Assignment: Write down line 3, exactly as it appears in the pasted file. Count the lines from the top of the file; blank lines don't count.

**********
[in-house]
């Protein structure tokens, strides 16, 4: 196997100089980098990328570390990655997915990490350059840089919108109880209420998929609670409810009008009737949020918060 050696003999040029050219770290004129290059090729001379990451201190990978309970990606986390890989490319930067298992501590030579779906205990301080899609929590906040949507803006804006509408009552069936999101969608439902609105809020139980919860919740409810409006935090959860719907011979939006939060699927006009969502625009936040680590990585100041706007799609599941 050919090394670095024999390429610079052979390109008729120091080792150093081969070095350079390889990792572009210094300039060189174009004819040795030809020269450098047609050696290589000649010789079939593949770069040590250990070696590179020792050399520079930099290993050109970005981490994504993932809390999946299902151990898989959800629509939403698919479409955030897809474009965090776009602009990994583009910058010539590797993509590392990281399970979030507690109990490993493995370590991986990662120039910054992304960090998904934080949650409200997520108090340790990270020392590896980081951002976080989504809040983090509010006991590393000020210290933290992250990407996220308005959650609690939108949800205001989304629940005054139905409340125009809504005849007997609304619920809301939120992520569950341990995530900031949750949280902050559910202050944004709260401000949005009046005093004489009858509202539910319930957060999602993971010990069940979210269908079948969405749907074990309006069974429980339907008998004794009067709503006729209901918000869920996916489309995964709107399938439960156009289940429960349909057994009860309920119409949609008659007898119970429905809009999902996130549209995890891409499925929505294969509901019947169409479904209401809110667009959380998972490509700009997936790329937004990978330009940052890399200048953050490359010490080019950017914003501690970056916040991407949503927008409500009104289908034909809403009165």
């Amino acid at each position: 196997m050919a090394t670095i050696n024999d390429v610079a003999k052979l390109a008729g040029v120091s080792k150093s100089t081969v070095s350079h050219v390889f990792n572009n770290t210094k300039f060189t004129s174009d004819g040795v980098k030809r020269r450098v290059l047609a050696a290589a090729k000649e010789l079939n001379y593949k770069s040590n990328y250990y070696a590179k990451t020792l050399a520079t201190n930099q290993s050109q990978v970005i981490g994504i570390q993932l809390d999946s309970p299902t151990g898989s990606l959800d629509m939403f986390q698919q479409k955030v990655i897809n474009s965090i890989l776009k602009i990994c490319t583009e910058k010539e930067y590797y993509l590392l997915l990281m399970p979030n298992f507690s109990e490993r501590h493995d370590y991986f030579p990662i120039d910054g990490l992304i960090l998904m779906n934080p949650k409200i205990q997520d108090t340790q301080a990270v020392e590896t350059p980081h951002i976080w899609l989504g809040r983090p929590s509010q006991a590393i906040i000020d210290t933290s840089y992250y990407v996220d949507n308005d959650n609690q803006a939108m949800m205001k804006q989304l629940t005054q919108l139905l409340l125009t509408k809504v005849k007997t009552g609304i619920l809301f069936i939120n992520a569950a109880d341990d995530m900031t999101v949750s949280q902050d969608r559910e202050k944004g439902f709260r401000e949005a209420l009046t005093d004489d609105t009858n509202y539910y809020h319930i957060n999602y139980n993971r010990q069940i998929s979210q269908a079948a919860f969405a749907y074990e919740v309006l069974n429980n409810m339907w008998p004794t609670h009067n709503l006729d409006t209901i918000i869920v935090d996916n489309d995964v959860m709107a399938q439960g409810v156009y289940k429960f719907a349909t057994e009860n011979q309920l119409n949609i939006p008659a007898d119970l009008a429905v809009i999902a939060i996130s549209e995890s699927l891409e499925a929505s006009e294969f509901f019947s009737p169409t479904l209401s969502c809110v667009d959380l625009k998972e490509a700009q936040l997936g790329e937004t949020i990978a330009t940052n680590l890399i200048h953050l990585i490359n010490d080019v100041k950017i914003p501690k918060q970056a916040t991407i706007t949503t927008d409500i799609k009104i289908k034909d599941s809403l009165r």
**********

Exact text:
């Amino acid at each position: 196997m050919a090394t670095i050696n024999d390429v610079a003999k052979l390109a008729g040029v120091s080792k150093s100089t081969v070095s350079h050219v390889f990792n572009n770290t210094k300039f060189t004129s174009d004819g040795v980098k030809r020269r450098v290059l047609a050696a290589a090729k000649e010789l079939n001379y593949k770069s040590n990328y250990y070696a590179k990451t020792l050399a520079t201190n930099q290993s050109q990978v970005i981490g994504i570390q993932l809390d999946s309970p299902t151990g898989s990606l959800d629509m939403f986390q698919q479409k955030v990655i897809n474009s965090i890989l776009k602009i990994c490319t583009e910058k010539e930067y590797y993509l590392l997915l990281m399970p979030n298992f507690s109990e490993r501590h493995d370590y991986f030579p990662i120039d910054g990490l992304i960090l998904m779906n934080p949650k409200i205990q997520d108090t340790q301080a990270v020392e590896t350059p980081h951002i976080w899609l989504g809040r983090p929590s509010q006991a590393i906040i000020d210290t933290s840089y992250y990407v996220d949507n308005d959650n609690q803006a939108m949800m205001k804006q989304l629940t005054q919108l139905l409340l125009t509408k809504v005849k007997t009552g609304i619920l809301f069936i939120n992520a569950a109880d341990d995530m900031t999101v949750s949280q902050d969608r559910e202050k944004g439902f709260r401000e949005a209420l009046t005093d004489d609105t009858n509202y539910y809020h319930i957060n999602y139980n993971r010990q069940i998929s979210q269908a079948a919860f969405a749907y074990e919740v309006l069974n429980n409810m339907w008998p004794t609670h009067n709503l006729d409006t209901i918000i869920v935090d996916n489309d995964v959860m709107a399938q439960g409810v156009y289940k429960f719907a349909t057994e009860n011979q309920l119409n949609i939006p008659a007898d119970l009008a429905v809009i999902a939060i996130s549209e995890s699927l891409e499925a929505s006009e294969f509901f019947s009737p169409t479904l209401s969502c809110v667009d959380l625009k998972e490509a700009q936040l997936g790329e937004t949020i990978a330009t940052n680590l890399i200048h953050l990585i490359n010490d080019v100041k950017i914003p501690k918060q970056a916040t991407i706007t949503t927008d409500i799609k009104i289908k034909d599941s809403l009165r």